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Problem Solving and Sport: for Tennis Players

Perhaps one of my absolute favourite topics, although I do confess to having many, the ability to Problem Solve is really in a tennis players DNA as they progress through the ranks whether beginner to advanced towards the top echelon of play. However, to get to this stage this ‘skill‘ needs to be developed and fine-tuned over the course of a tennis players career and this obviously starts at the beginning. Examples of use include everything from what direction the ball is coming and where the players would like it to go and why, to more trivial problems such as racket weight and string tension and why. The key in both examples is behind the why.

Knowing why you want to do something in the first place is fundamental and is applicable across the sporting spectrum. As a player develops this ability to ‘know’ becomes more and more autonomous until the nature of knowing the why becomes ingrained in a players habitual behaviours. This is what it takes to rise to the elite ranks of the sporting world and tennis is no different. However, tennis is incredibly unique in respect to the demand of problem solving ‘on the spot’ and in action. From one ball coming towards a player to then another followed by another, the player is confronted with a challenge in real-time of how to win the point against their opponent. The scenario may vary from not simply ‘winning’ the point but how and why a given decision behind this how will allow the player to end the point.

Of course there are a multitude of sports that have similarities with their own respective demands, however, I’ll argue that tennis is unique in its physical demands at the same time at this level of problem solving. The same applies for this ‘solving’ and that by all accounts it takes time and development. After all, the speed of the ball at the elite level is very different to that of the junior ranks which means TIME varies and an elite player has a lot less time to react — to make their decision of where they’ll hit the ball and/or where they’ll move after the next ball with both decisions underpinned by a resounding why in order to win a point — a problem in and of itself.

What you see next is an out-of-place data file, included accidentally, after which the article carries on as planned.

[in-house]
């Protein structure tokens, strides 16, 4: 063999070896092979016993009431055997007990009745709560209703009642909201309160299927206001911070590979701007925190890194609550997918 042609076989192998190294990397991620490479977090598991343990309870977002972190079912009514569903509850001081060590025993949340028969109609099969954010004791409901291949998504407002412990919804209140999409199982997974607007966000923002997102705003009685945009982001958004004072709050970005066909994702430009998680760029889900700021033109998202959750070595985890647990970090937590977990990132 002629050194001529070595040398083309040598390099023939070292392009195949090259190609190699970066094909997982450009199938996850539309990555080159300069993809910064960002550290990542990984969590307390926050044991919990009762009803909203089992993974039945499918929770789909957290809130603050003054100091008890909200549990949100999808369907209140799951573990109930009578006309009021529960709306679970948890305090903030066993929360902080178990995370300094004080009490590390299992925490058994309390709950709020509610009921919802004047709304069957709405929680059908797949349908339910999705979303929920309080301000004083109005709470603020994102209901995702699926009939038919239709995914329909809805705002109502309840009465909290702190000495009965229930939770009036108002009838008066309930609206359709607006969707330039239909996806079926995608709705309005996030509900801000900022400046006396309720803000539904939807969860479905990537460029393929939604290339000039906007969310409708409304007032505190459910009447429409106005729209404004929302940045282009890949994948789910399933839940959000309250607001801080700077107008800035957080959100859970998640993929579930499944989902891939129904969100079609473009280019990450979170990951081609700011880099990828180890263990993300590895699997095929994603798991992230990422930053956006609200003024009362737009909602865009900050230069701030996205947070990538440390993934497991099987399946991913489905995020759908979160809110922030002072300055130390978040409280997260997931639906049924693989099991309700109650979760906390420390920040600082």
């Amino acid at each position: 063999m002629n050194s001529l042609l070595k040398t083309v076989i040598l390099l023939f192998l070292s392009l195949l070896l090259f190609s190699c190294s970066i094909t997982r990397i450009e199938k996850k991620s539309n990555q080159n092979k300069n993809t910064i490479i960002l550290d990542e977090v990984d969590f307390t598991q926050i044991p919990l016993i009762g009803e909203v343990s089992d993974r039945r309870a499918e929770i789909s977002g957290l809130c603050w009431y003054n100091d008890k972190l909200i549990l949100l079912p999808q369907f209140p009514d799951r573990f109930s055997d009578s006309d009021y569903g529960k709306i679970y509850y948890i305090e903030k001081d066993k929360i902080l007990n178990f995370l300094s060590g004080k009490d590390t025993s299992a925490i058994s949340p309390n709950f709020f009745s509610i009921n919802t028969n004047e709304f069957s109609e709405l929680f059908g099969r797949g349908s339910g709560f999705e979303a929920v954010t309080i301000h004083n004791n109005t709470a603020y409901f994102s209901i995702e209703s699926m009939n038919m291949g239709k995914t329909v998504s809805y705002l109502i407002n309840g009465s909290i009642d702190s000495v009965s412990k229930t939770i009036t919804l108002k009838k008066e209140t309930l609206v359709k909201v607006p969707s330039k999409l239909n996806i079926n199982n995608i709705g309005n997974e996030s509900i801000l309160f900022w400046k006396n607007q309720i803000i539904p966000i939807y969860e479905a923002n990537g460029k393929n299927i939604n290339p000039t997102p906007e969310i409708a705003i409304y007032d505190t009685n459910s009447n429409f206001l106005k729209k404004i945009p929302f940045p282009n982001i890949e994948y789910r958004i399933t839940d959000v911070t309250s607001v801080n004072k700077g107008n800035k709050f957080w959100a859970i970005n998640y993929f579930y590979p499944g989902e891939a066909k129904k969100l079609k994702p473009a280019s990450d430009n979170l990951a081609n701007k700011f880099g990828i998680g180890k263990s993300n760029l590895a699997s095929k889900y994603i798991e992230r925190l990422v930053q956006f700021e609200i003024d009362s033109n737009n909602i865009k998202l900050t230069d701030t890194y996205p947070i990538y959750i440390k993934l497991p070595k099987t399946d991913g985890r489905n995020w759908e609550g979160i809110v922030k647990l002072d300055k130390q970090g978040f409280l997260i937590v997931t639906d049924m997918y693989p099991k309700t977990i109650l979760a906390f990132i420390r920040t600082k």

By changing the landscape of a point into a problem and to win comes down to who can solve the problem first with a variation of unknowns i.e. no one knows where the ball is going and/or coming from their opponent and as such these decisions are made incredibly quickly.

But the why is an innate behaviour developed over time. For example, a player may opt to hit the ball down the line because they notice their opponent has moved in the other direction, or a player may opt for a drop shot simply because ‘common sense’ says if their opponent is behind the baseline and struggling to recover, it is an easier shot to play. Of course, each player will react differently depending on their strengths and weaknesses and these ‘shots’ are mere examples of a decision that has been made and one of many options. Some are more commonplace than others, however the player will always (and is encouraged to) play with his or her strengths.

To get to this stage a lot of work needs to be done. These are very simple examples of singular instances and one game alone has multiple occasions that a point needs to be won — depending on the scoreline of 15-0 to 40-0 or 15-15 to Deuce also depends on how many opportunities a player has to not merely win a point, but in order to win a point to enact their problem solving skills. These are in real time and pull on a players ability to react and respond and ultimately their level of perception — what they perceive is happening and to use their why that has been ingrained in them to then work it out. From what is the next best move to then anticipate what their opponent is going to do next, both perception to anticipation can be interchanged here in milliseconds before the next ball arrives and the next decision is to be made — the next problem to be solved.

And to get to this level of autonomy conditioning is required. Work is required. Inadvertent skill development is required. Learning the why is fundamental. And as these answers become more readily known and these decisions become more and more innate, that is when the next play can be added to a players arsenal of on-hand reactions needed to respond to a given why until a players reaction : response ratio becomes well rounded — a key facet of development followed throughout I am Your Tennis Coaching Guru that allows players at all stages to follow The Long Game towards that Top 10 tennis ranking.

To learn more about Problem Solving and Sport: for Tennis Players, head on over to Beyond Top 10 Tennis and head to Episode 52. More? Catch up on our Tips over on TikTokTwitterThreads or Instagram for quick snippets to apply in your game, today.

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NEW Book: Fundamental Skills for Tennis Players